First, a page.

There’s a bride in an arched entranceway, sea gulls on the beach, a fisherman with his day’s catch and portrait after portrait of women, children, business people.

But it’s the many images of Shannon’s face, her auburn hair tossed back, eyes smiling, face trusting, that haunt you. They tell a story that has shadowed Melendi for three years.

His is a tragedy every parent fears.

Shannon, 19, disappeared March 16, 1994, while working as a scorekeeper at a softball tournament in Atlanta. An Emory University sophomore, she was last seen driving off in her car — a black Nissan 240 SX her parents gave her — to get a soda between games. She never returned.

The next day, her car was found at a local gas station with the keys in the ignition.

Twenty-two months after her disappearance, the FBI disbanded the five-agent team that had pursued the case full time.

Twenty-five months after her parents last talked to her, the prime suspect in the case was sentenced to nine years and nine months in federal prison — not in Shannon’s disappearance, but for setting his Clayton County, Ga., house on fire.

And after 30 months of sleepless nights and unrequited hope, Luis Melendi and wife Yvonne announced they were offering a $10,000 reward for information leading to the recovery of their daughter’s remains.

“We need closure,” says Melendi, 49. “We need to go on with our lives.”

Getting on has been far from easy. Several months ago, Melendi decided to revive his ailing business, Melendi Photography, a portrait and commercial studio on Miller Drive that he has owned and operated since 1975. He is desperate to return to work, not only because he must pay bills, but also because he needs to quiet the pain.

“When I’m working, it is the only time I am not thinking of Shannon,” he says. “If I’m very busy, my mind just doesn’t go there.”

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Candace Barbot Miami Herald File

Yvonne agrees. Her husband’s only solace is his work.

“When Louie has business, he is fine. He is absorbed by it. He gives himself completely to it.”

Talking shop seems to be the only thing that brings a small, tentative smile to Melendi’s lips. His eyes light up when he displays what he does best — portraits — and when he recounts his early years as a press photographer for the Spanish-language newspaper Patria, shooting President Nixon, Sammy Davis Jr., Charlton Heston and other luminaries.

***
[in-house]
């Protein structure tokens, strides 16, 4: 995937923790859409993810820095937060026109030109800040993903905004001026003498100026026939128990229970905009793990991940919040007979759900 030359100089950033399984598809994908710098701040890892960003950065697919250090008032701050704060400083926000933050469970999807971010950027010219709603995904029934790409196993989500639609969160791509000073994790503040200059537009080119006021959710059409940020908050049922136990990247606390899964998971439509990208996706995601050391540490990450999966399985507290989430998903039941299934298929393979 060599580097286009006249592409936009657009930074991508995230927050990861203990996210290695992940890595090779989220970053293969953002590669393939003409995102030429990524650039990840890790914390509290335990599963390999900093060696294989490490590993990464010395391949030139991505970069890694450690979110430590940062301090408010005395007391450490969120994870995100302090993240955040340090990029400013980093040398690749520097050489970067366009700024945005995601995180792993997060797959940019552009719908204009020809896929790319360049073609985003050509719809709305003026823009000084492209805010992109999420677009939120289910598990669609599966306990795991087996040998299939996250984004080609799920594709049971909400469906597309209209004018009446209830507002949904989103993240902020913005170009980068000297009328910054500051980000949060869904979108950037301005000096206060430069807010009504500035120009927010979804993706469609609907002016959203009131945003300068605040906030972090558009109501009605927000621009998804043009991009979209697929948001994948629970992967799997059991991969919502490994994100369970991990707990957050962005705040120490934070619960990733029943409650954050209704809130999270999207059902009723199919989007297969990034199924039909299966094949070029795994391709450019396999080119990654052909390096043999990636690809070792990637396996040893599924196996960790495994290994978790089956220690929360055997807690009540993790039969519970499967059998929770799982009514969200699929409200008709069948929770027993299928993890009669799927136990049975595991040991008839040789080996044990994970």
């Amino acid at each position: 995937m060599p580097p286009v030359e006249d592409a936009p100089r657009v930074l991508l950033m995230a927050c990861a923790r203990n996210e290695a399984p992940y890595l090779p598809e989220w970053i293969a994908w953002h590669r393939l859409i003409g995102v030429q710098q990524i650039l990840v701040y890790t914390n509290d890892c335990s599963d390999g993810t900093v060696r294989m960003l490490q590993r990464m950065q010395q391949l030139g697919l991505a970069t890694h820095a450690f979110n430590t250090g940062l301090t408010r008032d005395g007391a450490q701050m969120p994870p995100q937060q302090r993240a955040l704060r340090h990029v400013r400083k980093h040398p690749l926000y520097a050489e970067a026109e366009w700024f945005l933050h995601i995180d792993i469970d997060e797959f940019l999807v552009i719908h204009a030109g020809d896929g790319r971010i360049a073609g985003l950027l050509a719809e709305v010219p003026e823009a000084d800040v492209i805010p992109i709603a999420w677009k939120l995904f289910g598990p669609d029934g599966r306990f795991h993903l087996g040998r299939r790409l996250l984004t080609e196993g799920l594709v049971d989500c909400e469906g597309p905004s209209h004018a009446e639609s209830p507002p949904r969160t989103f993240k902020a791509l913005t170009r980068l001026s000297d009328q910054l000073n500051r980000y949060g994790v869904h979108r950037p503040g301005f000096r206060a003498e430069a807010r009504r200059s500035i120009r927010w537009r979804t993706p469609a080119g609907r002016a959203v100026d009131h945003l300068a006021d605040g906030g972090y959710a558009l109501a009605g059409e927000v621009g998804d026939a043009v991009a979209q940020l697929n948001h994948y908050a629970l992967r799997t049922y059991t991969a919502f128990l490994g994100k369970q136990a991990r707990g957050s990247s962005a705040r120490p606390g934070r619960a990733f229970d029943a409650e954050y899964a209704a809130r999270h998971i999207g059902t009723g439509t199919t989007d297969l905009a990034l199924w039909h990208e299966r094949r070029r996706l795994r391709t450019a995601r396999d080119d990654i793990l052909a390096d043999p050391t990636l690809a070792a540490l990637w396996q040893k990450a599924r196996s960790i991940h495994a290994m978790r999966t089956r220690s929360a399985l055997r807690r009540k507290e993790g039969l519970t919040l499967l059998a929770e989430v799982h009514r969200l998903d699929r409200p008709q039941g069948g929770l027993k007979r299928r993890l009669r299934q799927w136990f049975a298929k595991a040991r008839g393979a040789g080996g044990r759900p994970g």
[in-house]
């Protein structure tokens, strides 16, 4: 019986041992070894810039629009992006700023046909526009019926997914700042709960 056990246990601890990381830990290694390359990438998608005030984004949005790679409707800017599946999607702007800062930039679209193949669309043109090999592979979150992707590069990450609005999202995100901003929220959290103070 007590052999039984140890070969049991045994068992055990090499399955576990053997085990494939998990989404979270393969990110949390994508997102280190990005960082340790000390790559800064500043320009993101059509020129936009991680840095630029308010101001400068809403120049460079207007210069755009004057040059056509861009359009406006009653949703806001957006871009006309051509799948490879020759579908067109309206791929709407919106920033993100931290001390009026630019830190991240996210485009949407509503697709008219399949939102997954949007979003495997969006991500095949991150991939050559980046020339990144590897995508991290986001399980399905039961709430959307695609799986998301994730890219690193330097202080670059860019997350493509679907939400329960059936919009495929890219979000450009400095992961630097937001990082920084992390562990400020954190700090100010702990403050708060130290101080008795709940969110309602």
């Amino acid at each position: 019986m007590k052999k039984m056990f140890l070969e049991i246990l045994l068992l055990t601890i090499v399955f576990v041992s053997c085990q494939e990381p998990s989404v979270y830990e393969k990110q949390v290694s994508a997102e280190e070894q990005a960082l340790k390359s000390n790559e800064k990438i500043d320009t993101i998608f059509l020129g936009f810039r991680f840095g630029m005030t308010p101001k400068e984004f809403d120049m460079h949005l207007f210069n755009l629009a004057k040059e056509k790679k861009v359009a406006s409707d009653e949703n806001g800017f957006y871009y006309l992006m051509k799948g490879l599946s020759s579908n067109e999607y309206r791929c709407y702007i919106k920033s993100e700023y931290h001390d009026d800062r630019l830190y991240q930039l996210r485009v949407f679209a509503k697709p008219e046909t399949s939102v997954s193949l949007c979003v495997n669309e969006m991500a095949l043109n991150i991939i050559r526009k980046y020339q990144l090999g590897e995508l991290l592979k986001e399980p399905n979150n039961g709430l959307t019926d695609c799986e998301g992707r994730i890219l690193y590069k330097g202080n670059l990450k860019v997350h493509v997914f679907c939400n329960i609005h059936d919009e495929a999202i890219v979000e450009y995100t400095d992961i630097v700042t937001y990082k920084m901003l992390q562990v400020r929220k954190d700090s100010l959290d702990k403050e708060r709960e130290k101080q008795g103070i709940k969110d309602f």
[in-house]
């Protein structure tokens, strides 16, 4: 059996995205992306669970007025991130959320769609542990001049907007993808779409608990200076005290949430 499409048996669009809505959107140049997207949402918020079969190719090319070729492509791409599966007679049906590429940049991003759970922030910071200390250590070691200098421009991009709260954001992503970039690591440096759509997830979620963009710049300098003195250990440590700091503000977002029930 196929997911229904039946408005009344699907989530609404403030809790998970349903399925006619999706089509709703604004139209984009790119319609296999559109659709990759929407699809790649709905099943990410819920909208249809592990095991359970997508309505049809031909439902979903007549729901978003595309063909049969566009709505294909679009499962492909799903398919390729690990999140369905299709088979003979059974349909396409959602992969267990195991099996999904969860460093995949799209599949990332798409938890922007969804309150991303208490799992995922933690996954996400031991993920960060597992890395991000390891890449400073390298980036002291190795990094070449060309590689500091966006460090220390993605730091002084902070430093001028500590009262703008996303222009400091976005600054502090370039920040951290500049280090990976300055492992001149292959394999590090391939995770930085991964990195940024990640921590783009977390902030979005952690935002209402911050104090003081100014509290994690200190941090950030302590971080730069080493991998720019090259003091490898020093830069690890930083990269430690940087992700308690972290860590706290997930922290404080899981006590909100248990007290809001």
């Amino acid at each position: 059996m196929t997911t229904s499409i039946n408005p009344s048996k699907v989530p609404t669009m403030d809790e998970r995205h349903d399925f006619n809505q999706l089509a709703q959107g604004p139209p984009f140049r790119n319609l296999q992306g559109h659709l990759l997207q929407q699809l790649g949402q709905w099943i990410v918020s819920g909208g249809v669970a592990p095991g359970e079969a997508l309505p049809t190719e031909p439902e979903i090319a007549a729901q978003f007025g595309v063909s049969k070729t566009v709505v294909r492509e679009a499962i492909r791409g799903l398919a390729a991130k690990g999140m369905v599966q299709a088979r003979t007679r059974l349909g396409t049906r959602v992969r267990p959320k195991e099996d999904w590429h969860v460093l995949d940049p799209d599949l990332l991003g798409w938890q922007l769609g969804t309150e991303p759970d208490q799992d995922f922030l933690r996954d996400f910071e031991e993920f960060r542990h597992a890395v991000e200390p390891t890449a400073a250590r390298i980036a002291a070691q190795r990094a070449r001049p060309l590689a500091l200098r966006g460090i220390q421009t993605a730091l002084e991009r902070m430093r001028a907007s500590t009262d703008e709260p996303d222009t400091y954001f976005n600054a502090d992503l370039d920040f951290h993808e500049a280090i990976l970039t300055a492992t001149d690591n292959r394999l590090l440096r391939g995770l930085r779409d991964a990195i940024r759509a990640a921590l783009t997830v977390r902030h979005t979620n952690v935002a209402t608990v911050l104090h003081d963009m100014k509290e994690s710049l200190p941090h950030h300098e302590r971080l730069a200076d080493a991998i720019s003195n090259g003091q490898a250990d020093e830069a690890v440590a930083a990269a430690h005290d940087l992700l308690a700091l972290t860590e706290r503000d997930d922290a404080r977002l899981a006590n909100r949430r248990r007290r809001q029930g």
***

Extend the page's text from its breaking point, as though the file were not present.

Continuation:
Like the framed photographs around the brick-floored entrance to his office, Melendi’s credentials are impressive. He has been editor of The Florida Photographer magazine and has received top honors from the Professional Photographers of America 15 of the past 20 years, including six first places, three of them consecutive. His images hang in the National Loan Collection and the Photography Hall of Fame. Work was secondary

Business, though, is far from what it used to be. Melendi knows why. After Shannon disappeared, he devoted himself entirely to the search. He did occasional jobs, and his friends completed the contracts that he couldn’t. Yet, he still managed to put out The Florida Photographer, a glossy, full-color quarterly, and run the annual Florida Photographers trade show, which has sold out every year.

But he didn’t look for work. How could he? When he wasn’t in Atlanta or trying to chase down leads, he spent much of the past three years in the Keys, trying to get away, to forget. He grieved for Shannon’s absence, and for the possibilities lost, the dreams missed, “everything she never got to do.”

Again and again, he would relive moments from her childhood. The vacations in Spain. The photo shoots he took her to. He worried — worries still — about Monique, 17, his youngest daughter, so defiant, so hurt, and what might happen to her.

“We had the American dream,” Melendi says in a shaky voice. “And we knew it. Our biggest mistake was that we thought it would never end.”

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Miami Herald File

Even when he got away to the Keys, he couldn’t run away from the nightmarish video that kept replaying in his head.

“Who knows what she endured in her last hours, if he raped her or asphyxiated her, or if he hit her with a bat?” he says. “It’s something that I have to work very hard to keep out of my mind.”

More than two dozen videos of Shannon — real videos, videos of happier moments — occupy a top shelf in the Melendi family room. One, produced in the first few weeks after her disappearance to help with the search, chronicles her life.

There’s Shannon as a baby, as a toddler, as a young girl, as a teenager. Shannon skiing. Shannon eating. Shannon with relatives. Shannon with friends. Shannon at college. “Wind Beneath My Wings” plays in the background. Melendi watches it, tears welling. “Why can’t this video continue?” he asks. “Why doesn’t it go on? That’s what I don’t understand.”

Too many mementos These are questions he asked himself when home alone, while his wife worked and his younger daughter went to school. Left alone, he repeatedly went into Shannon’s bedroom and wept into her pillow. He could not bear how her trinkets and school mementos reminded him of the loss.

For months, Yvonne locked the room. Now, it is open again. Most of Shannon’s keepsakes have been given away. Her closet is empty of her clothes. Purple sashes from her graduation — as senior class president and National Honor Society member — are draped over a framed No. 19 soccer jersey, a number that was retired by her alma mater, Southwest High.